Against Gravity | John Abram

Against Gravity was written for a concert at the Open Space Gallery in Victoria, BC. The theme of the concert was “junk electronics”, and I had the idea of writing for a group of unusual instruments - metronomes, kitchen equipment, cassette tapes and toys. The source material for the piece was a 6-bar, 6-part polyphonic passage originally used in my piece Lament. Each of the 6 parts consists of only 3 different note values (quarter, triplet quarter and dotted eighth), but because the counterpoint is fairly thick, and the note values are so close in duration, the passage seems very dense. The first movement of Against Gravity is a version of this passage for 6 clickers. The passage is repeated several times, then slows down. Originally, the scoring was for 6 electronic metronomes, but it is very hard to find ones which can be played reliably. The second movement is electro-acoustic and is a processed version of a section of my piece Lament. The recording is heard at half-speed, taking up the tempo from the end of the previous movement. For the original performance all the processing was done with guitar pedals (in the spirit of junk electronics), but for this new version, I re-did the processing on a shorter passage of Lament using digital tools. The last movement uses a range of toy instruments, recorded sound and pot lids. Performers are free to choose which instrument to use for written notes, and how long the notes last, though there is a general tendency for the notes to become longer as the piece progresses. Again the rhythms are derived from the 6-bar passage, though now the counterpoint becomes less noticeable as the tempo slows again and again. The recorded speech is a garbled version of BBC 3 radio announcer Tom Crow’s introductions to performances of Renaissance settings of Dido’s Lament, from Virgil’s Aeneid. I was obsessed with this book for a number of years, and it became the basis of my anti-opera Aeneid Music, which ends with a version of this movement. The title is not a plea for more levity, rather - because of the nature of the music in this piece - I tried to think of something which would inevitably slow down: something that is thrown up in the air, moving against gravity.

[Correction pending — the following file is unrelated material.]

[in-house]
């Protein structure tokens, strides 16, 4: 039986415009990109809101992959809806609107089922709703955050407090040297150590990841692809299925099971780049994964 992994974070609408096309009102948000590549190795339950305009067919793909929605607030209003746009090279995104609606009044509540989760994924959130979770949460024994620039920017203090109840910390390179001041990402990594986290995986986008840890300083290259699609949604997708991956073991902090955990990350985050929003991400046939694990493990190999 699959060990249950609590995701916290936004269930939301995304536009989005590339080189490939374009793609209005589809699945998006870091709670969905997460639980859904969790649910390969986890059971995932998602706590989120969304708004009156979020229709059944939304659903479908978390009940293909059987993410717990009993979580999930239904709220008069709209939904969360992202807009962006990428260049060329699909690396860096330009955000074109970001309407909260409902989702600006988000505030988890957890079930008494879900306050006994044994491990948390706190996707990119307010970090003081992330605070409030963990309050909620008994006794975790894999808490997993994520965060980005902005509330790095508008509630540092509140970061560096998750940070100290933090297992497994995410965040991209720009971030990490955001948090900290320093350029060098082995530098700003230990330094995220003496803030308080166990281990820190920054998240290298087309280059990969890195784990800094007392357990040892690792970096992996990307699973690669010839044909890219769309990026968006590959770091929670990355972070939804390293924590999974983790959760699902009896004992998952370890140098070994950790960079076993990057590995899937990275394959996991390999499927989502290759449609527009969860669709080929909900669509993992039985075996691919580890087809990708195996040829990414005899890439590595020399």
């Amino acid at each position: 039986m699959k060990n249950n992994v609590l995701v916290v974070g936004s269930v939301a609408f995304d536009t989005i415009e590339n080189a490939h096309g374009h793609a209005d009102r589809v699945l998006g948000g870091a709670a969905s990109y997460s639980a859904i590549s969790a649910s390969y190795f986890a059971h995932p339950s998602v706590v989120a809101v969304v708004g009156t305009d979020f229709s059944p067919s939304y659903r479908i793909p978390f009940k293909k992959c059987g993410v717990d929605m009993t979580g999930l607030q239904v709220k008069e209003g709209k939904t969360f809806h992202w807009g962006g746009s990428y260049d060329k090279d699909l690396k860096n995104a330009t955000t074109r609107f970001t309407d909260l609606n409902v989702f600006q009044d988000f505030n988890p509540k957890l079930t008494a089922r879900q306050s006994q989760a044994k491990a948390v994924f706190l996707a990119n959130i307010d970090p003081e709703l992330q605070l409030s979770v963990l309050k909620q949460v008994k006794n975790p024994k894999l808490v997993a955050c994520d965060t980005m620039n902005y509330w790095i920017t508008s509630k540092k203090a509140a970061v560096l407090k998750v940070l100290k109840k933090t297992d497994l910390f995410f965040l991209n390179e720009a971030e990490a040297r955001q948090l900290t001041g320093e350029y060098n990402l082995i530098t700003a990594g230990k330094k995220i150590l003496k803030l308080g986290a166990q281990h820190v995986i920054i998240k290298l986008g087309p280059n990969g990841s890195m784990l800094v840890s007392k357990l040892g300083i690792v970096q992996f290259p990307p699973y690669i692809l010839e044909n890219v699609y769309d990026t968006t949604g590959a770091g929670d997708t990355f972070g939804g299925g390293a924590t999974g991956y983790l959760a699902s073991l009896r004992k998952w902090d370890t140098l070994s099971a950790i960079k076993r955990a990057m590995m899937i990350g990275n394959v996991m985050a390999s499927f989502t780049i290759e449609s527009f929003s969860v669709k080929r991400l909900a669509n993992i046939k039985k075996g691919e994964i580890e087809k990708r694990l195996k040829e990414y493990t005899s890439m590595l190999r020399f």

This is a studio recording, with all instruments except tape played by Eric Bumstead. The second movement is the revised, shorter one.

© John Abram 2017